The Canada and British Columbia flags at Princeton Town Hall were lowered to half-mast Monday morning, May 31, in remembrance of 215 Indigenous children uncovered last week in a mass grave at the site of a former Kamloops residential school.
Mayor Spencer Coyne, who is of Indigenous heritage, said the discovery has shaken him deeply.
In a public statement he wrote: “It is with disgust and horror that we learn about the remains of 215 children found buried at the former Kamloops Indian Residential School. The Canadian residential school system is a scar on the fabric of this nation.
“The violence perpetrated against Indigenous people by the residential school system is not only a historical wrong but an ongoing legacy of a colonial mindset. The legacy of these schools and the government policies to ‘assimilate’ and remove the identity, language, and culture from Indigenous people across Canada has an ongoing impact on Indigenous people and communities to this day.
“Our hearts and our prayers go out to the families of the Tk’emlúps te Secwépemc and the surrounding communities.
“The children taken and never returned to their families are gone forever but they will not be forgotten.”
Coyne was on hand to observe the lowering of the flags, wearing an orange shirt “to bring awareness and justice for indigenous children as part of the every child matters movement,” he told the Spotlight.
“As for the significance of lowering of flags to half-mast, it is to show honour and collective sorrow. By lowering the flags we are honouring those 215 lost children and their families and we are stating that we as a community collectively grieve for the lost children and mourn with their families and communities,” the mayor said.
The discovery of the bodies was confirmed Thursday (May 27) by the Tk’emlúps te Secwépemc First Nation. The children’s remains were found by using ground penetrating radar.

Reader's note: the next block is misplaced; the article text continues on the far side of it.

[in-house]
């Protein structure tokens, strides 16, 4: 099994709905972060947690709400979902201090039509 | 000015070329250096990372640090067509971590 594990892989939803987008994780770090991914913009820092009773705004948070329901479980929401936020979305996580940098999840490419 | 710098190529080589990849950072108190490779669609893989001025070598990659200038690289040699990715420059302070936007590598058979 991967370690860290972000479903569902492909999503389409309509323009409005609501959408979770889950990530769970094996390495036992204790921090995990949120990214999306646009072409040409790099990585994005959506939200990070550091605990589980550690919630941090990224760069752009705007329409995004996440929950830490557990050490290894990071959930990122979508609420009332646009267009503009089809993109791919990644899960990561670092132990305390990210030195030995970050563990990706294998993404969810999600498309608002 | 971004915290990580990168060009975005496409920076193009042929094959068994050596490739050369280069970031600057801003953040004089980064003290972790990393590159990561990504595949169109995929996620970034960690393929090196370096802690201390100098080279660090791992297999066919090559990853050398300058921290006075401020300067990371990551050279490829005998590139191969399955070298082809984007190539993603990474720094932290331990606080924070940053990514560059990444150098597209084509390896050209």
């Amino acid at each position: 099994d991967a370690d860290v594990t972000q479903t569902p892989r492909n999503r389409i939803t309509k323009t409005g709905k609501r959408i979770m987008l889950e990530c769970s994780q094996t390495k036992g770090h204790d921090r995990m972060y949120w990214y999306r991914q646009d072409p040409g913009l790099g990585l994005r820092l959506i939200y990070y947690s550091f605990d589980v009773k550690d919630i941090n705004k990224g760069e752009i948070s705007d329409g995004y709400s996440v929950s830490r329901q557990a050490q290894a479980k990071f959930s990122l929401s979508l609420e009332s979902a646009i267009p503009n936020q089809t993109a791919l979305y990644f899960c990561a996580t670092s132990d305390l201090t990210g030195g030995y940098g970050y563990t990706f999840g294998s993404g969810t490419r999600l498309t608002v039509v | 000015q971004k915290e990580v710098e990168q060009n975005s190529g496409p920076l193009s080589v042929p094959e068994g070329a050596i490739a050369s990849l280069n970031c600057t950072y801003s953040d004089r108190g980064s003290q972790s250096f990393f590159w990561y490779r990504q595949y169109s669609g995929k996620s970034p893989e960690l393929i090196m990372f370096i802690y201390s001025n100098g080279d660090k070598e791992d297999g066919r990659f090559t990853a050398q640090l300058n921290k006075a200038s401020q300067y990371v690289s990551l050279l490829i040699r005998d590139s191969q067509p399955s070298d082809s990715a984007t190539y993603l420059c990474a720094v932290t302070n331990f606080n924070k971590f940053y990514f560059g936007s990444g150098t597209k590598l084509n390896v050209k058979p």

The Kamloops residential school operated between 1890 and 1969, where as many as 500 children were enrolled at one time. The federal government took over the facility from the Catholic Church and ran it as a day school until it closed in 1978.
The National Truth and Reconciliation Commission has records of at least 51 children dying at the school between 1915 and 1963.
Plans are being made to identify and return home the remains of the children – some as young as three – according to a provincial Indigenous leader.
The Kamloops Indian Band wants to undertake the “heart-wrenching” process to eventually tell the stories of the children and bring peace to their families, said Terry Teegee, Assembly of First Nations regional chief.
The effort could involve the BC Coroners Service, the Royal B.C. Museum and forensics experts, he said.
Teegee said he has been meeting with Indigenous leaders from across B.C. to decide what steps to take next. “Really, I think what needs to occur is perhaps some sort of discovery and perhaps some forensics about who these children were, where are they from if that’s possible,” he said.
“And perhaps repatriation to their respective communities because the students come from not only the Tk’emlúps te Secwépemc area but also neighbouring communities and as far north as Fort Nelson.”
–with files from Black Press and The Canadian Press
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